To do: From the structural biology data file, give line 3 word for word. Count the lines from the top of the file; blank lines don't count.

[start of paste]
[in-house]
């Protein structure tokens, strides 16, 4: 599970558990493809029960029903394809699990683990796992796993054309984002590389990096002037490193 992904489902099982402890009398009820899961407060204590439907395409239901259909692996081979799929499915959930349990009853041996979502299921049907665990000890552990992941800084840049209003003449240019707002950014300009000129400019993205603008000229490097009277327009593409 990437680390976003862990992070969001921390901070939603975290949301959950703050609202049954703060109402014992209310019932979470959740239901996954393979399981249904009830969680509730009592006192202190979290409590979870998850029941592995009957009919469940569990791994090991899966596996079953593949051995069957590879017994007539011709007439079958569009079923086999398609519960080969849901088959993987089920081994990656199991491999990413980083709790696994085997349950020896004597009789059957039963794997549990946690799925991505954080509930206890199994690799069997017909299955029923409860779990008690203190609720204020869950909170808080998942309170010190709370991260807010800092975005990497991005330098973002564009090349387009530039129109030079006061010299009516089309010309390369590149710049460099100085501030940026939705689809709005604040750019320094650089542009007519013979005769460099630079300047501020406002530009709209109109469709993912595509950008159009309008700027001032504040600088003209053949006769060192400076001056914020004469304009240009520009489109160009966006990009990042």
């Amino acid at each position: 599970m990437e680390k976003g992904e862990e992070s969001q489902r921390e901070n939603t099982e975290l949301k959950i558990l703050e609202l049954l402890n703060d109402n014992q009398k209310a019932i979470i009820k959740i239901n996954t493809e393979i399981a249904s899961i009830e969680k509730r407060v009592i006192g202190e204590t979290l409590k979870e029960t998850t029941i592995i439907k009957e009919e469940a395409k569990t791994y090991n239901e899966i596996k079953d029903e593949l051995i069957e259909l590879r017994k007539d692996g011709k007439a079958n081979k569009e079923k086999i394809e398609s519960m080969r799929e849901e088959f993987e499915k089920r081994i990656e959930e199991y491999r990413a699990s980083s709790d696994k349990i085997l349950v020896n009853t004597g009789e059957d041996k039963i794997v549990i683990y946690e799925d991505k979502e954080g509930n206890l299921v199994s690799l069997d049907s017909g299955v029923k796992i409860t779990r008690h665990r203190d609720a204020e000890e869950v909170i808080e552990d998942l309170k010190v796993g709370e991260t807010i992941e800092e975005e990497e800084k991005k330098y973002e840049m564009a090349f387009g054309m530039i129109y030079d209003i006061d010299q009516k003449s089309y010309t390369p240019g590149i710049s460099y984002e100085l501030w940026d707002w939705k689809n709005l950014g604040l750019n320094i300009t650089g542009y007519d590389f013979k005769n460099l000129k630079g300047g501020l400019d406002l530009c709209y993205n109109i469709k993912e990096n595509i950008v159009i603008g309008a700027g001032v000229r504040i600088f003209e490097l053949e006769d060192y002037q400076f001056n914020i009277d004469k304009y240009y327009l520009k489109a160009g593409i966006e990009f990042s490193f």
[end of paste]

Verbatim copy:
């Amino acid at each position: 599970m990437e680390k976003g992904e862990e992070s969001q489902r921390e901070n939603t099982e975290l949301k959950i558990l703050e609202l049954l402890n703060d109402n014992q009398k209310a019932i979470i009820k959740i239901n996954t493809e393979i399981a249904s899961i009830e969680k509730r407060v009592i006192g202190e204590t979290l409590k979870e029960t998850t029941i592995i439907k009957e009919e469940a395409k569990t791994y090991n239901e899966i596996k079953d029903e593949l051995i069957e259909l590879r017994k007539d692996g011709k007439a079958n081979k569009e079923k086999i394809e398609s519960m080969r799929e849901e088959f993987e499915k089920r081994i990656e959930e199991y491999r990413a699990s980083s709790d696994k349990i085997l349950v020896n009853t004597g009789e059957d041996k039963i794997v549990i683990y946690e799925d991505k979502e954080g509930n206890l299921v199994s690799l069997d049907s017909g299955v029923k796992i409860t779990r008690h665990r203190d609720a204020e000890e869950v909170i808080e552990d998942l309170k010190v796993g709370e991260t807010i992941e800092e975005e990497e800084k991005k330098y973002e840049m564009a090349f387009g054309m530039i129109y030079d209003i006061d010299q009516k003449s089309y010309t390369p240019g590149i710049s460099y984002e100085l501030w940026d707002w939705k689809n709005l950014g604040l750019n320094i300009t650089g542009y007519d590389f013979k005769n460099l000129k630079g300047g501020l400019d406002l530009c709209y993205n109109i469709k993912e990096n595509i950008v159009i603008g309008a700027g001032v000229r504040i600088f003209e490097l053949e006769d060192y002037q400076f001056n914020i009277d004469k304009y240009y327009l520009k489109a160009g593409i966006e990009f990042s490193f």